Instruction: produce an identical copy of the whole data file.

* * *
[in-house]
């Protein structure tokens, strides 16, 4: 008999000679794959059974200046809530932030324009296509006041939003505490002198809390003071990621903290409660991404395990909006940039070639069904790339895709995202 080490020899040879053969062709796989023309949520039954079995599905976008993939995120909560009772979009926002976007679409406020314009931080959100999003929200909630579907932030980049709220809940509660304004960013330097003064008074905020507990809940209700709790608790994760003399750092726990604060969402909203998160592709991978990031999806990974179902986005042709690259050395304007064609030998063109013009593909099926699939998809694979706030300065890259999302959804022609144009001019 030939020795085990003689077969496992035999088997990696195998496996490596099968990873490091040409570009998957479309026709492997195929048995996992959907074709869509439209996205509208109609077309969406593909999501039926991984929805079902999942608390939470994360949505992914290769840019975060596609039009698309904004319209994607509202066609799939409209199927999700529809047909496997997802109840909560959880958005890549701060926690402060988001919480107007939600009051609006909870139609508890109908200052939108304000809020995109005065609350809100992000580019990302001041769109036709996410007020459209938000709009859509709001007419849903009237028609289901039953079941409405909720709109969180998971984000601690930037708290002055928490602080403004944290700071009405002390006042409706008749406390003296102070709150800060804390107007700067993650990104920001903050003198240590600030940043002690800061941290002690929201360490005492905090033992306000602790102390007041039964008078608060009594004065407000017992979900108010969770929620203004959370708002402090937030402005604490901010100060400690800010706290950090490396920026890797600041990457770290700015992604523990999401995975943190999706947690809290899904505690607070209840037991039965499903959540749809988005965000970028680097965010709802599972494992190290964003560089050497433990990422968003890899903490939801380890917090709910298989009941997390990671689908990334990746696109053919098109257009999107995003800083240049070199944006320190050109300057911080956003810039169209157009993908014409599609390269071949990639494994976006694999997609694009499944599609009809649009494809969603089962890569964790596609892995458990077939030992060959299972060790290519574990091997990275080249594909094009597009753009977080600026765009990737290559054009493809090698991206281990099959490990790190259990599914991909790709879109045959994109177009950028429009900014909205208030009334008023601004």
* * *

[in-house]
């Protein structure tokens, strides 16, 4: 008999000679794959059974200046809530932030324009296509006041939003505490002198809390003071990621903290409660991404395990909006940039070639069904790339895709995202 080490020899040879053969062709796989023309949520039954079995599905976008993939995120909560009772979009926002976007679409406020314009931080959100999003929200909630579907932030980049709220809940509660304004960013330097003064008074905020507990809940209700709790608790994760003399750092726990604060969402909203998160592709991978990031999806990974179902986005042709690259050395304007064609030998063109013009593909099926699939998809694979706030300065890259999302959804022609144009001019 030939020795085990003689077969496992035999088997990696195998496996490596099968990873490091040409570009998957479309026709492997195929048995996992959907074709869509439209996205509208109609077309969406593909999501039926991984929805079902999942608390939470994360949505992914290769840019975060596609039009698309904004319209994607509202066609799939409209199927999700529809047909496997997802109840909560959880958005890549701060926690402060988001919480107007939600009051609006909870139609508890109908200052939108304000809020995109005065609350809100992000580019990302001041769109036709996410007020459209938000709009859509709001007419849903009237028609289901039953079941409405909720709109969180998971984000601690930037708290002055928490602080403004944290700071009405002390006042409706008749406390003296102070709150800060804390107007700067993650990104920001903050003198240590600030940043002690800061941290002690929201360490005492905090033992306000602790102390007041039964008078608060009594004065407000017992979900108010969770929620203004959370708002402090937030402005604490901010100060400690800010706290950090490396920026890797600041990457770290700015992604523990999401995975943190999706947690809290899904505690607070209840037991039965499903959540749809988005965000970028680097965010709802599972494992190290964003560089050497433990990422968003890899903490939801380890917090709910298989009941997390990671689908990334990746696109053919098109257009999107995003800083240049070199944006320190050109300057911080956003810039169209157009993908014409599609390269071949990639494994976006694999997609694009499944599609009809649009494809969603089962890569964790596609892995458990077939030992060959299972060790290519574990091997990275080249594909094009597009753009977080600026765009990737290559054009493809090698991206281990099959490990790190259990599914991909790709879109045959994109177009950028429009900014909205208030009334008023601004």